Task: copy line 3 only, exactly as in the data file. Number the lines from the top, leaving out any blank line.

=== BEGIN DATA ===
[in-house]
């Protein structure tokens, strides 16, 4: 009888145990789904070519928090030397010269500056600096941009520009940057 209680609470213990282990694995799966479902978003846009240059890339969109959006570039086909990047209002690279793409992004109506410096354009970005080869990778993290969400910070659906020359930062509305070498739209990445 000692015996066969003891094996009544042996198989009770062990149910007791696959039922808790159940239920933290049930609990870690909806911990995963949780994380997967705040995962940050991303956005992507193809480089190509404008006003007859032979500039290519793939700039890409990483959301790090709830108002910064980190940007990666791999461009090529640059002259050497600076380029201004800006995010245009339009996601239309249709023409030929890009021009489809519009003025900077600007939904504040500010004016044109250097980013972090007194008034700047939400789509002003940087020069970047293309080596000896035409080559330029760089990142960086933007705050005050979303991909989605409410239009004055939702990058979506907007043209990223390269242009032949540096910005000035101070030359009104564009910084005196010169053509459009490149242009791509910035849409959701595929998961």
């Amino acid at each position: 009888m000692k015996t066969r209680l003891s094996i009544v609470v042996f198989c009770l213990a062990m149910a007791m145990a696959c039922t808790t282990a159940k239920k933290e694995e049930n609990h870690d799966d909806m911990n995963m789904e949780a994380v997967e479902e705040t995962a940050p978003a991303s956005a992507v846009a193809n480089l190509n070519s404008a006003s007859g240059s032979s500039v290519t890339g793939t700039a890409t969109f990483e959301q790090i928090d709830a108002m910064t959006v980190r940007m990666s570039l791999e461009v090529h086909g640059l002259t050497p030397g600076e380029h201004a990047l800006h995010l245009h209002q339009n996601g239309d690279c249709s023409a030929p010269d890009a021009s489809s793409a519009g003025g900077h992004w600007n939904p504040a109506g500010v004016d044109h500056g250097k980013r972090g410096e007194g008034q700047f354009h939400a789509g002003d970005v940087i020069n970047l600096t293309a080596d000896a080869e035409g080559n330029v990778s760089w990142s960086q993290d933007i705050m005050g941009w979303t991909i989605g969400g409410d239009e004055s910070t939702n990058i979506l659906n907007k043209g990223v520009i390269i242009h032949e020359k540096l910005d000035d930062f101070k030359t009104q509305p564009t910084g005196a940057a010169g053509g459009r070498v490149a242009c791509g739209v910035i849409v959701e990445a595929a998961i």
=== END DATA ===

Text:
């Amino acid at each position: 009888m000692k015996t066969r209680l003891s094996i009544v609470v042996f198989c009770l213990a062990m149910a007791m145990a696959c039922t808790t282990a159940k239920k933290e694995e049930n609990h870690d799966d909806m911990n995963m789904e949780a994380v997967e479902e705040t995962a940050p978003a991303s956005a992507v846009a193809n480089l190509n070519s404008a006003s007859g240059s032979s500039v290519t890339g793939t700039a890409t969109f990483e959301q790090i928090d709830a108002m910064t959006v980190r940007m990666s570039l791999e461009v090529h086909g640059l002259t050497p030397g600076e380029h201004a990047l800006h995010l245009h209002q339009n996601g239309d690279c249709s023409a030929p010269d890009a021009s489809s793409a519009g003025g900077h992004w600007n939904p504040a109506g500010v004016d044109h500056g250097k980013r972090g410096e007194g008034q700047f354009h939400a789509g002003d970005v940087i020069n970047l600096t293309a080596d000896a080869e035409g080559n330029v990778s760089w990142s960086q993290d933007i705050m005050g941009w979303t991909i989605g969400g409410d239009e004055s910070t939702n990058i979506l659906n907007k043209g990223v520009i390269i242009h032949e020359k540096l910005d000035d930062f101070k030359t009104q509305p564009t910084g005196a940057a010169g053509g459009r070498v490149a242009c791509g739209v910035i849409v959701e990445a595929a998961i």